In the 1940's and 1950's, with the advent of supervoltage therapy machines, telecurie sources, and energetic particle beams, the Roentgen was still the only recognized unit for radiation measurement. It was recognized that the same exposure gave different absorbed energy in different materials, and the observed differences in "relative biological effect" or RBE for different radiations were partly the result of different absorbed energy. The early efforts to account for this effect recognized that the Roentgen unit measured "Exposure Dose" and proposed the acronym RAD for "Roentgen-equivalent Absorbed Dose". With factors for energy absorption relative to air, to make air ionization measurements applicable to determining absorbed dose in other media, the RBE became the same for all but densely-ionizing particles.
In 1962 the RAD was formalized by the International Committee on Radiological Units and Measurements (ICRU), as a special unit of energy known as "Radiation Absorbed Dose" with a magnitude of 100 ergs per gram of absorbing material. It was thus defined as an independent physical standard which correlated well with chemical and biological effects of radiation and the ad-hoc definition of radiation exposure in terms of an air ionization measurement was abandoned for clinical dosimetry. The term "Exposure Dose" was disparaged as a confusing hybrid of the very different ideal concepts of radiation incident at a point and radiation absorbed at a point.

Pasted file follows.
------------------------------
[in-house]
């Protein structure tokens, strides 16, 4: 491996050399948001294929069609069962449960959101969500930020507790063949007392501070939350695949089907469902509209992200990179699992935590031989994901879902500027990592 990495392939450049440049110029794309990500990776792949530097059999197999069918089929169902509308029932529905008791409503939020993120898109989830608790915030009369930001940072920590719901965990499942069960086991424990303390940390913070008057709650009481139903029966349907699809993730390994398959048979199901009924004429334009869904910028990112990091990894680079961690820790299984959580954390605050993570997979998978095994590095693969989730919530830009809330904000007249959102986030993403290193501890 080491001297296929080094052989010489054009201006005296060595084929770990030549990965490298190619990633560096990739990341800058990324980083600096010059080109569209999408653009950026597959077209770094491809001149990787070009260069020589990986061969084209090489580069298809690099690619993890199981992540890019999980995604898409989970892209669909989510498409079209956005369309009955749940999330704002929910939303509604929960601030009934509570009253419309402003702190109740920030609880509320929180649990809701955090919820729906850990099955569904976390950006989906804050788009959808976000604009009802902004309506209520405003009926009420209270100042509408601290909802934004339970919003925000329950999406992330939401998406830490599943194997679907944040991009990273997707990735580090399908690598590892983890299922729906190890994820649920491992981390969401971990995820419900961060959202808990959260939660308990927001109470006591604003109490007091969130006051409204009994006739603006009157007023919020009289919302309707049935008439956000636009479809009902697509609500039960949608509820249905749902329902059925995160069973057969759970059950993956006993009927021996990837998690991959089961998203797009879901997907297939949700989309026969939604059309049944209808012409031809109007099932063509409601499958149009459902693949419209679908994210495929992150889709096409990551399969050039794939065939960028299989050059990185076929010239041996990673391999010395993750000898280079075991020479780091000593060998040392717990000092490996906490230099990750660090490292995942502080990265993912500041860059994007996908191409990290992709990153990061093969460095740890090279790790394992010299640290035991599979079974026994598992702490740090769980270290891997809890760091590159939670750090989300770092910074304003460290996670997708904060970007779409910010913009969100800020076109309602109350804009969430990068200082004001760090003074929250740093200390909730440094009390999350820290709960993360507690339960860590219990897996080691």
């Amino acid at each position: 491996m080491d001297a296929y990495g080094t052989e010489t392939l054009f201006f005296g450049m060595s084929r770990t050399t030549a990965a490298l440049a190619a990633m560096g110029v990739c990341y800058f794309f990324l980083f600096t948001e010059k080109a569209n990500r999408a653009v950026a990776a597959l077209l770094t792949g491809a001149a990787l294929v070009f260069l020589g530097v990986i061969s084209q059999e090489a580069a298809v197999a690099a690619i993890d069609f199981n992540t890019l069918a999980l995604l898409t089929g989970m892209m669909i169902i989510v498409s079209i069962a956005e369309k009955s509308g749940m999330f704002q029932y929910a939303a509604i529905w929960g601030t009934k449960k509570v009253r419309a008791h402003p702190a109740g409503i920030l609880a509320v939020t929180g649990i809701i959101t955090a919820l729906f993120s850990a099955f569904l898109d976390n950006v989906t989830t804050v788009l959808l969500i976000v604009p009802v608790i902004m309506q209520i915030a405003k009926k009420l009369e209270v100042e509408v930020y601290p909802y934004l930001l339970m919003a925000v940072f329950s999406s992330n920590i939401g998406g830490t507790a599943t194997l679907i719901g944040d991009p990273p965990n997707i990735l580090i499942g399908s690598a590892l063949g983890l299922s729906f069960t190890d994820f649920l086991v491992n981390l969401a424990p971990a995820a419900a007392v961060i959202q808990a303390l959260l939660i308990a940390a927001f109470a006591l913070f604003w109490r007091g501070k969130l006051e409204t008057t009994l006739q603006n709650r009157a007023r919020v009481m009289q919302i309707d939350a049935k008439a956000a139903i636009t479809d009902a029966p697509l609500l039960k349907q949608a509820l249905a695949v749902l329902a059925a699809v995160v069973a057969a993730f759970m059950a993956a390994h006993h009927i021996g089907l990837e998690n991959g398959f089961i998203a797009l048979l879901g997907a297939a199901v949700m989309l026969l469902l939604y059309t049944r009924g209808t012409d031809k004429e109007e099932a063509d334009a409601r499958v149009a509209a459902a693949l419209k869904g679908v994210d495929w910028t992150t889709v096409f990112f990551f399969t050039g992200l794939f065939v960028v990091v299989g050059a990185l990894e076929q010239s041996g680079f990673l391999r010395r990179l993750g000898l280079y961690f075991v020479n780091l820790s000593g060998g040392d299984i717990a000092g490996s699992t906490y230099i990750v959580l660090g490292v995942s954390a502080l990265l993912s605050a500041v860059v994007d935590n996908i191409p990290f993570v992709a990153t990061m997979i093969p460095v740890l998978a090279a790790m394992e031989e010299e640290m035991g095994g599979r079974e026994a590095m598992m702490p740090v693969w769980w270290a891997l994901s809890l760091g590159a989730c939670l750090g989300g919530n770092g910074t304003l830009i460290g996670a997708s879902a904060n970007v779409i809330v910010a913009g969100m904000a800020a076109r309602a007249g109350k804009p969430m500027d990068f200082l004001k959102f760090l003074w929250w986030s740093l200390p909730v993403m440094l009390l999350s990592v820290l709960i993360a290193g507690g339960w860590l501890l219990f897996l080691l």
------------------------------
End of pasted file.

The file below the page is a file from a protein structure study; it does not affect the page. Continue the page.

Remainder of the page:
Unfortunately the U.S. standards laboratories do not yet maintain absolute determinations of absorbed dose in a standard medium such as water. The calibration they offer for use in supervoltage therapy beams uses a cobalt-60 beam with exposure rate as measured by a free-air ion chamber.(1994) The burden is on the user to choose appropriate factors to calculate absorbed dose in water or another medium from the reading of an ion chamber in that medium which has been calibrated with its buildup cap in air to read exposure in Roentgens.
In the 1950's and 1960's the measurement of absorbed dose directly in various media was an active research interest, and chemical dosimeters, calorimeters, and cavity ionization chambers were developed to the point where appropriate correction factors could be applied to get absolute results that agreed within the experimental error of a fraction of a percent. For example, some of the energy absorbed in a calorimeter did not appear as heat but was stored as chemical change in the absorber, and the energy loss per ion pair produced by secondary electrons depends on the dielectric properties of the medium and the relativistic velocity of the particle. With suitable accounting for such effects any of these dosimeters could measure absorbed dose, but the cavity ion chamber was adopted for routine use because of its ease of use and availability.